Advertisement

Association between late gadolinium enhancement and global longitudinal strain in patients with rheumatic mitral stenosis

  • Amiliana M. SoesantoEmail author
  • Dwita Rian Desandri
  • Teuku Muhammad Haykal
  • Manoefris Kasim
Original Paper
  • 33 Downloads

Abstract

The correlation between the extent of myocardial fibrosis and subclinical left ventricle (LV) systolic dysfunction in rheumatic mitral stenosis (MS) has not been widely studied. We sought to evaluate the correlation between the extent of LV myocardial fibrosis quantified by late gadolinium enhancement (LGE) using cardiac magnetic resonance (CMR) and global longitudinal strain (GLS) by speckle tracking echocardiography (STE) in patients with rheumatic MS. We prospectively evaluated 36 consecutive rheumatic MS patients who were planning to undergo mitral valve surgery. Then we evaluate the correlation between the extent of LV myocardial fibrosis quantified by LGE CMR and the systolic LV function by GLS using STE. Thirty-six patients with mean age of 45.7 ± 9.9 years old, showed mean LGE was 4.9 ± 2.7%. The mean LV ejection fraction (EF) measured by CMR was 50 ± 10.8%, and the mean LV GLS was 13.5 ± 3.9%. There was a moderate correlation between GLS and LGE (r − 0.432, p = 0.009). There were no correlations between GLS with mitral valve area (MVA) with r 0.149, p = 0.385, mean mitral valve gradient (MVG) with r -0.078, p = 0.653, and LVEF (r 0.299, p = 0.076). There was a moderate correlation between LGE and GLS in patients with rheumatic MS.

Keywords

Myocardial fibrosis Global longitudinal strain Late gadolinium enhancement Cardiac magnetic resonance Rheumatic mitral stenosis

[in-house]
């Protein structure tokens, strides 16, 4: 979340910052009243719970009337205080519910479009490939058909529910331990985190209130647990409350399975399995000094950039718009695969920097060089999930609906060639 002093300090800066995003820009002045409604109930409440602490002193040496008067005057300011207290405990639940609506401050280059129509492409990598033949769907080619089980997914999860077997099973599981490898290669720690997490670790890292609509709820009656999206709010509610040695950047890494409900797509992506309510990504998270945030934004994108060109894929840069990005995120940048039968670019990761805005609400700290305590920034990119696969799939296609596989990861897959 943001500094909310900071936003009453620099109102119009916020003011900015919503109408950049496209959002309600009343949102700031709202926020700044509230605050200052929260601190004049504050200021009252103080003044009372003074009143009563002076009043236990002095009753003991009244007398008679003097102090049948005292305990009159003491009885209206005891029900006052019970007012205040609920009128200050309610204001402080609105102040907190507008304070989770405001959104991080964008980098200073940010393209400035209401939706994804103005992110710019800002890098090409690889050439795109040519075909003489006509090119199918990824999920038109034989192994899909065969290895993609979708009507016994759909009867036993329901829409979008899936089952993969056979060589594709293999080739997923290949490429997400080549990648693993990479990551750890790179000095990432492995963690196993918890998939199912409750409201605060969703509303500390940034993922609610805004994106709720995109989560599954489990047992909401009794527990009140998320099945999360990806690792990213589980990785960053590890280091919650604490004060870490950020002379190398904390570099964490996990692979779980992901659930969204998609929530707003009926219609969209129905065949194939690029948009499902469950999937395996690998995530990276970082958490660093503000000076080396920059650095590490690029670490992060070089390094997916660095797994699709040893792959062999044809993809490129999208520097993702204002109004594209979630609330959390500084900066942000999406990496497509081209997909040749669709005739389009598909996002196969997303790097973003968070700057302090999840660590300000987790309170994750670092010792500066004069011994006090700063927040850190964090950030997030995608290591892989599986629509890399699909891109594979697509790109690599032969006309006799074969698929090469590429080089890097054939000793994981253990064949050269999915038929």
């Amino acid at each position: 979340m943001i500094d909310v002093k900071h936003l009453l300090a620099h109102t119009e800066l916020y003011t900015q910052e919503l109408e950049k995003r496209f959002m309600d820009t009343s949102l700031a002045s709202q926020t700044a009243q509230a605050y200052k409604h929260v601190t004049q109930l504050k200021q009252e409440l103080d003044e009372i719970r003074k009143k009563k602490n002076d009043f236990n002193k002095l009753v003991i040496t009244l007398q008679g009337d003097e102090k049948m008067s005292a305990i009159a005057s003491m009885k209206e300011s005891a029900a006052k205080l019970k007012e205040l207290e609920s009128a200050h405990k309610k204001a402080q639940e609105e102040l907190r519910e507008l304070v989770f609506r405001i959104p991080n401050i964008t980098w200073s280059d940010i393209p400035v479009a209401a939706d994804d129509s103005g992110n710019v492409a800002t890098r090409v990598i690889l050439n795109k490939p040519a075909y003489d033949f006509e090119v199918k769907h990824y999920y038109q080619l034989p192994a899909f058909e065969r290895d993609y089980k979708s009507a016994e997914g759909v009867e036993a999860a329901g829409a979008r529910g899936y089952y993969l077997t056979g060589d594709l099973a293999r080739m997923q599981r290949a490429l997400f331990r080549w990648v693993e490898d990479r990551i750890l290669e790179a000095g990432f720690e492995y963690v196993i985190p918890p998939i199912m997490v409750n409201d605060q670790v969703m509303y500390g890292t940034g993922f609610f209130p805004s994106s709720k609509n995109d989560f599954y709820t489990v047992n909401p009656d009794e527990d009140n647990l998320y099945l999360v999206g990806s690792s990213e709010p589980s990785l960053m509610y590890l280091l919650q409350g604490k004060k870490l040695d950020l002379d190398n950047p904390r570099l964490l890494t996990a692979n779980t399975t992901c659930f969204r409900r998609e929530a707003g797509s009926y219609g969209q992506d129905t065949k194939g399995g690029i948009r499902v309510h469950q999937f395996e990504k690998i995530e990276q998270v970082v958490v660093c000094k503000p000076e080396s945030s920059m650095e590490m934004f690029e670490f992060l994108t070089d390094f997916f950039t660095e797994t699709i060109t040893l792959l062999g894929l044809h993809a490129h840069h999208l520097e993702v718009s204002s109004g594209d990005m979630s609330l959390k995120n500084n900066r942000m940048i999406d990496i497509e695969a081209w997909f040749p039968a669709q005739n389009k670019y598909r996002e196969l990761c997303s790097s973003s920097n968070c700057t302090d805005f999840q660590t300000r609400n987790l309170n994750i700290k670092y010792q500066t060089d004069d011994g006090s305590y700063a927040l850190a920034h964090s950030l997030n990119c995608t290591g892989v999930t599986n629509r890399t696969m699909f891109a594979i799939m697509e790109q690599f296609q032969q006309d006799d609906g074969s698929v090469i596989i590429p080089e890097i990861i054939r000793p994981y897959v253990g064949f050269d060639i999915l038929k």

Abbreviations

BMI

Body Mass Index

CMR

Cardiac magnetic resonance

GLS

Global longitudinal strain

LGE

Late gadolinium enhancement

LA

Left atrium

LAVI

Left Atrial Volume Index

LV

Left ventricular

LVEDVi

Left Ventricular End-Diastolic Volume Index

LVEF

Left ventricular ejection fraction

LVESVi

Left Ventricular End-Systolic Volume Index

LVMI

Left Ventricular Mass Index

mPAp

Mean pulmonary arterial pressure

MS

Mitral stenosis

MVA

Mitral valve area

MVG

Mitral valve gradient

RHD

Rheumatic heart disease

RV

Right ventricle

RVEDVi

Right Ventricular End-Diastolic Volume Index

RVEF

Right ventricular ejection fraction

RVESVi

Right Ventricular End-Systolic Volume Index

STE

Speckle tracking echocardiography

TAPSE

Tricuspid annular plane systolic excursion

Notes

Compliance with ethical standards

Conflict of interest

All authors declare that there are no conflicts of interest.

Supplementary material

10554_2018_1511_MOESM1_ESM.docx (265 kb)
Supplementary material 1 (DOCX 265 KB)

References

  1. 1.
    Bilen E, Kurt M, Tanboga IH et al (2011) Severity of mitral stenosis and left ventricular mechanics: a speckle tracking study. Cardiology 119:108–115CrossRefPubMedGoogle Scholar
  2. 2.
    Ozdemir AO, Kaya CT, Ozcan OU et al (2010) Prediction of subclinical left ventricular dysfunction with longitudinal two-dimensional strain and strain rate imaging in patients with mitral stenosis. Int J Cardiovasc Imaging 26:397–404CrossRefPubMedGoogle Scholar
  3. 3.
    Ozdemir K, Altunkeser BB, Gok H et al (2002) Analysis of the myocardial velocities in patients with mitral stenosis. J Am Soc Echocardiogr 15:1472–1478CrossRefPubMedGoogle Scholar
  4. 4.
    Lee YS, Lee CP (1990) Ultrastructural pathological study of left ventricular myocardium in patients with isolated rheumatic mitral stenosis with normal or abnormal left ventricular function. Jpn Heart J 31:435–448CrossRefPubMedGoogle Scholar
  5. 5.
    Holzer JA, Karliner JS, O’Rourke RA et al (1973) Quantitative angiographic analysis of the left ventricle in patients with isolated rheumatic mitral stenosis. Br Heart J 35:497–502CrossRefPubMedPubMedCentralGoogle Scholar
  6. 6.
    Klein AJ, Carroll JD (2006) Left ventricular dysfunction and mitral stenosis. Heart Fail Clin 2:443–452CrossRefPubMedGoogle Scholar
  7. 7.
    Bax JJ, Delgado V (2017) Advanced imaging in valvular heart disease. Nat Rev Cardiol 14(4):209–223CrossRefPubMedGoogle Scholar
  8. 8.
    Hoffmann R, Altiok E, Friedman Z, Becker M, Frick M (2014) Myocardial deformation imaging by two-dimensional speckle-tracking echocardiography in comparison to late gadolinium enhancement cardiac magnetic resonance for analysis of myocardial fibrosis in severe aortic stenosis. Am J Cardiol 114:1083–1088CrossRefPubMedGoogle Scholar
  9. 9.